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This is what we use.
You can grep -v 127.0.0.1 if you wish.
Lightweight alternative with case
displays current time in "binary clock" format
(loosely) inspired by: http://www.thinkgeek.com/homeoffice/lights/59e0/
.... - 1st hour digit: 0
*..* - 2nd hour digit: 9 (8+1)
.*.. - 1st minutes digit: 4
*..* - 2nd minutes digit: 9 (8+1)
PROMPT_COMMAND='echo "10 i 2 o $(date +"%H%M"|cut -b 1,2,3,4 --output-delimiter=" ") f"|dc|tac|xargs printf "%04d\n"|tr "01" ".*"'
this will dump a list of domains one per line into a text file
Here's an awk alternative, for those lacking the version of cut with the --complement argument.
Show all columns except 5th. This might help you save some typing if you are trying to exclude some columns from the output.
Use this BASH trick to create a variable containing the TAB character and pass it as the argument to sort, join, cut and other commands which don't understand the \t notation.
sort -t $'\t' ...
join -t $'\t' ...
cut -d $'\t' ...
Most systems (at least my macbook) have system users defined, such as _www and using "users" for example will not list them. This command allows you to see who the 'virtual' users are on your system.
I've been using it in a script to build from scratch proxy servers.
The ^python$ is a package name patten. You can change whatever you want.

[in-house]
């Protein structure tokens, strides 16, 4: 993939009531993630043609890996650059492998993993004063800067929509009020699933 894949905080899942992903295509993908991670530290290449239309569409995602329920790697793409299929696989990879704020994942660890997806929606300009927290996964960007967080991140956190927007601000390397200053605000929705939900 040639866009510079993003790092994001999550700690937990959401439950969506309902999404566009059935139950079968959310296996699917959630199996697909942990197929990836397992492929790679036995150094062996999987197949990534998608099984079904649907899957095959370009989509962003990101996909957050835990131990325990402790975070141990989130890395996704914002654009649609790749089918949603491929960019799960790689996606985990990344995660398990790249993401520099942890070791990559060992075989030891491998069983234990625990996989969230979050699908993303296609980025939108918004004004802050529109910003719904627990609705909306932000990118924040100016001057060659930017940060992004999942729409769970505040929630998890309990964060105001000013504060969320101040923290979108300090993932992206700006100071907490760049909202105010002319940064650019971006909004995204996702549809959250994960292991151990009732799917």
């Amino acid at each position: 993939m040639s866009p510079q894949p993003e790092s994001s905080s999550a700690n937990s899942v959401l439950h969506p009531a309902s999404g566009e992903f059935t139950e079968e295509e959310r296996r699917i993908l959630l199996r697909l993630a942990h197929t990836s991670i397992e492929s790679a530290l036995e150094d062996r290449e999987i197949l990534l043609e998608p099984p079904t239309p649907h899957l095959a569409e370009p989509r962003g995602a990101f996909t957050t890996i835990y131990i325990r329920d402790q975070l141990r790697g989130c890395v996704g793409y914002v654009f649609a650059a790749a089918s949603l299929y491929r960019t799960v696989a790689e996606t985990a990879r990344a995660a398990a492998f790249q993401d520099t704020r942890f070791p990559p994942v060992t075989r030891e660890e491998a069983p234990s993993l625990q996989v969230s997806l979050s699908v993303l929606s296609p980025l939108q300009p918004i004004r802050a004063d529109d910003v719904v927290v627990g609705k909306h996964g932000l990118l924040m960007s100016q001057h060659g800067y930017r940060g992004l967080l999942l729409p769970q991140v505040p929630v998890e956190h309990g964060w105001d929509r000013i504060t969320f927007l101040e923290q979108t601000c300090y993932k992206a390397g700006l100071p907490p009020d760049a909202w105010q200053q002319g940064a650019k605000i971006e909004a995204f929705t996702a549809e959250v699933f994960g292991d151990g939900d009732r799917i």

The cut should match the relevant timestamp part of the logfile, the uniq will count the number of occurrences during this time interval.
Change the cut range for hits per 10 sec, minute and so on... Grep can be used to filter on url or source IP.
A command to find out what the day ends in. Can be edited slightly to find out what "any" output ends in.
NB: I haven't tested with weird and wonderful output.
This version makes uses of Bash shell expansion, so it might not work in all other shells.
grabs your local IP Address.
as unixmonkey7109 pointed out, first awk parse replaces three steps.
It's not a big line, and it *may not* work for everybody, I guess it depends on the detail of access_log configuration in your httpd.conf. I use it as a prerotate command for logrotate in httpd section so it executes before access_log rotation, everyday at midnight.
Sometimes, you don't really care about all the other information that ifconfig spits at you (however useful it may otherwise be). You just want an IP. This strips out all the crap and gives you exactly what you want.